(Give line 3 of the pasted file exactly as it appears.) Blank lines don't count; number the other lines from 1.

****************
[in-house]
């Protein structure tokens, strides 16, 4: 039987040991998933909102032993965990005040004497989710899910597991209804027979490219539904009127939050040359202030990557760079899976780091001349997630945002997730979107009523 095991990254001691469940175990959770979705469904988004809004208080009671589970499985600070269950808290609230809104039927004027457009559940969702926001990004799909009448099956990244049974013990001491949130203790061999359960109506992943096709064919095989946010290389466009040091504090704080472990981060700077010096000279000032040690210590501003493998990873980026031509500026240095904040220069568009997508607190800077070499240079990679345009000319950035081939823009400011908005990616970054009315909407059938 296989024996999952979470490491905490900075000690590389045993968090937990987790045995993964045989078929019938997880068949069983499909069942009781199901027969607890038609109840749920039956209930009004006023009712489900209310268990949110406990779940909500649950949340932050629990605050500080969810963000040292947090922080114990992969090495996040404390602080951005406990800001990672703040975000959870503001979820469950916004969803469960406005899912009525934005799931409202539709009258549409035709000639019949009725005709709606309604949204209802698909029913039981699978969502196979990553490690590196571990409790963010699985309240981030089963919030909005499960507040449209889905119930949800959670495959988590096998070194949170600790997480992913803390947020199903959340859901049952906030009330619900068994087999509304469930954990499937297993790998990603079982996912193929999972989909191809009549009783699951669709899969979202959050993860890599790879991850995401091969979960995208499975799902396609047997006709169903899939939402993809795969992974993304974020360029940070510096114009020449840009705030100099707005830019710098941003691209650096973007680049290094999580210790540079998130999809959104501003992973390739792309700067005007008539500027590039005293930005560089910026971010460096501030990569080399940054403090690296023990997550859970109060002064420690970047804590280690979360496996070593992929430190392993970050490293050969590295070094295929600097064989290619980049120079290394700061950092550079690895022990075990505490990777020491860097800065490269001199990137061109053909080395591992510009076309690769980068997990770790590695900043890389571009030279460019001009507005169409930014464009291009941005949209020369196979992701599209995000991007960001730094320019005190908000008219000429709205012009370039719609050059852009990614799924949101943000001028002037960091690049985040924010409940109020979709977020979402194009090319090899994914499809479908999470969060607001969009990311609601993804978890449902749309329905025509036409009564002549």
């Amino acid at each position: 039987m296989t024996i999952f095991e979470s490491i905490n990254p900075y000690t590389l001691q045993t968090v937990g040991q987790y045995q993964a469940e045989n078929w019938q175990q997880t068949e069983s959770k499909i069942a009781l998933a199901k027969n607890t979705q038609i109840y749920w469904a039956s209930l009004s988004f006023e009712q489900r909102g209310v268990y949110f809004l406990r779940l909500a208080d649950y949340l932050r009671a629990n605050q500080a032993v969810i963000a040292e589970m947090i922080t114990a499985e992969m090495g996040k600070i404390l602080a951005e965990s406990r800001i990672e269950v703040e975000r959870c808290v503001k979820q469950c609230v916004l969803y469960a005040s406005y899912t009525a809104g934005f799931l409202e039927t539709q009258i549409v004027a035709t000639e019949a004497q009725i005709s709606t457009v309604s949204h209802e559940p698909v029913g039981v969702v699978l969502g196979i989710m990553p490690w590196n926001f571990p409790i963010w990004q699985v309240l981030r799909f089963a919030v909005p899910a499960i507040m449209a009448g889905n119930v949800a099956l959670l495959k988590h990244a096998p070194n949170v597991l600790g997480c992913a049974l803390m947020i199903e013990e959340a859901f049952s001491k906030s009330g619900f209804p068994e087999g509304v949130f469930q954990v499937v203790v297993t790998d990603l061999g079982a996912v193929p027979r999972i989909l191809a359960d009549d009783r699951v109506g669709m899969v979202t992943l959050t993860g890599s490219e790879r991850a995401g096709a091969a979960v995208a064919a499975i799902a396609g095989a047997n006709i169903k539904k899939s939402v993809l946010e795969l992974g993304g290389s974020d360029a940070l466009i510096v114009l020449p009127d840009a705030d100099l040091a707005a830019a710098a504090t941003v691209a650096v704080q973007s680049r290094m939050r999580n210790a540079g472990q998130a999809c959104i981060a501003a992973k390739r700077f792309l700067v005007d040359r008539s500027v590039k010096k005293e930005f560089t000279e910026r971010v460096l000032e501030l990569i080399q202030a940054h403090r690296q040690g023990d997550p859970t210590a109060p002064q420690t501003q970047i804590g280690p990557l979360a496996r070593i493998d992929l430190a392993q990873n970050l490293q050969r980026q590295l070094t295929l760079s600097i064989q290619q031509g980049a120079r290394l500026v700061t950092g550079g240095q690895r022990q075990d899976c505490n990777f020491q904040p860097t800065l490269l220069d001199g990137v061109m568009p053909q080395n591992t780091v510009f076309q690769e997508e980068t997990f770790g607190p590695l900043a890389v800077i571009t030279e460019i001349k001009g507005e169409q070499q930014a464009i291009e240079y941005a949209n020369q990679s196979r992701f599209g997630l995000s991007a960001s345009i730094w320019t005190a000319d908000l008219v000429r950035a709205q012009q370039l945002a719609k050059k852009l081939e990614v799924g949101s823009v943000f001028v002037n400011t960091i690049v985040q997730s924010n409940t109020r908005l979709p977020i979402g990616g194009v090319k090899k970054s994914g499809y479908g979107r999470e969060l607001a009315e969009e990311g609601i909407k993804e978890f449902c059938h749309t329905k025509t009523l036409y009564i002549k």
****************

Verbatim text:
């Amino acid at each position: 039987m296989t024996i999952f095991e979470s490491i905490n990254p900075y000690t590389l001691q045993t968090v937990g040991q987790y045995q993964a469940e045989n078929w019938q175990q997880t068949e069983s959770k499909i069942a009781l998933a199901k027969n607890t979705q038609i109840y749920w469904a039956s209930l009004s988004f006023e009712q489900r909102g209310v268990y949110f809004l406990r779940l909500a208080d649950y949340l932050r009671a629990n605050q500080a032993v969810i963000a040292e589970m947090i922080t114990a499985e992969m090495g996040k600070i404390l602080a951005e965990s406990r800001i990672e269950v703040e975000r959870c808290v503001k979820q469950c609230v916004l969803y469960a005040s406005y899912t009525a809104g934005f799931l409202e039927t539709q009258i549409v004027a035709t000639e019949a004497q009725i005709s709606t457009v309604s949204h209802e559940p698909v029913g039981v969702v699978l969502g196979i989710m990553p490690w590196n926001f571990p409790i963010w990004q699985v309240l981030r799909f089963a919030v909005p899910a499960i507040m449209a009448g889905n119930v949800a099956l959670l495959k988590h990244a096998p070194n949170v597991l600790g997480c992913a049974l803390m947020i199903e013990e959340a859901f049952s001491k906030s009330g619900f209804p068994e087999g509304v949130f469930q954990v499937v203790v297993t790998d990603l061999g079982a996912v193929p027979r999972i989909l191809a359960d009549d009783r699951v109506g669709m899969v979202t992943l959050t993860g890599s490219e790879r991850a995401g096709a091969a979960v995208a064919a499975i799902a396609g095989a047997n006709i169903k539904k899939s939402v993809l946010e795969l992974g993304g290389s974020d360029a940070l466009i510096v114009l020449p009127d840009a705030d100099l040091a707005a830019a710098a504090t941003v691209a650096v704080q973007s680049r290094m939050r999580n210790a540079g472990q998130a999809c959104i981060a501003a992973k390739r700077f792309l700067v005007d040359r008539s500027v590039k010096k005293e930005f560089t000279e910026r971010v460096l000032e501030l990569i080399q202030a940054h403090r690296q040690g023990d997550p859970t210590a109060p002064q420690t501003q970047i804590g280690p990557l979360a496996r070593i493998d992929l430190a392993q990873n970050l490293q050969r980026q590295l070094t295929l760079s600097i064989q290619q031509g980049a120079r290394l500026v700061t950092g550079g240095q690895r022990q075990d899976c505490n990777f020491q904040p860097t800065l490269l220069d001199g990137v061109m568009p053909q080395n591992t780091v510009f076309q690769e997508e980068t997990f770790g607190p590695l900043a890389v800077i571009t030279e460019i001349k001009g507005e169409q070499q930014a464009i291009e240079y941005a949209n020369q990679s196979r992701f599209g997630l995000s991007a960001s345009i730094w320019t005190a000319d908000l008219v000429r950035a709205q012009q370039l945002a719609k050059k852009l081939e990614v799924g949101s823009v943000f001028v002037n400011t960091i690049v985040q997730s924010n409940t109020r908005l979709p977020i979402g990616g194009v090319k090899k970054s994914g499809y479908g979107r999470e969060l607001a009315e969009e990311g609601i909407k993804e978890f449902c059938h749309t329905k025509t009523l036409y009564i002549k």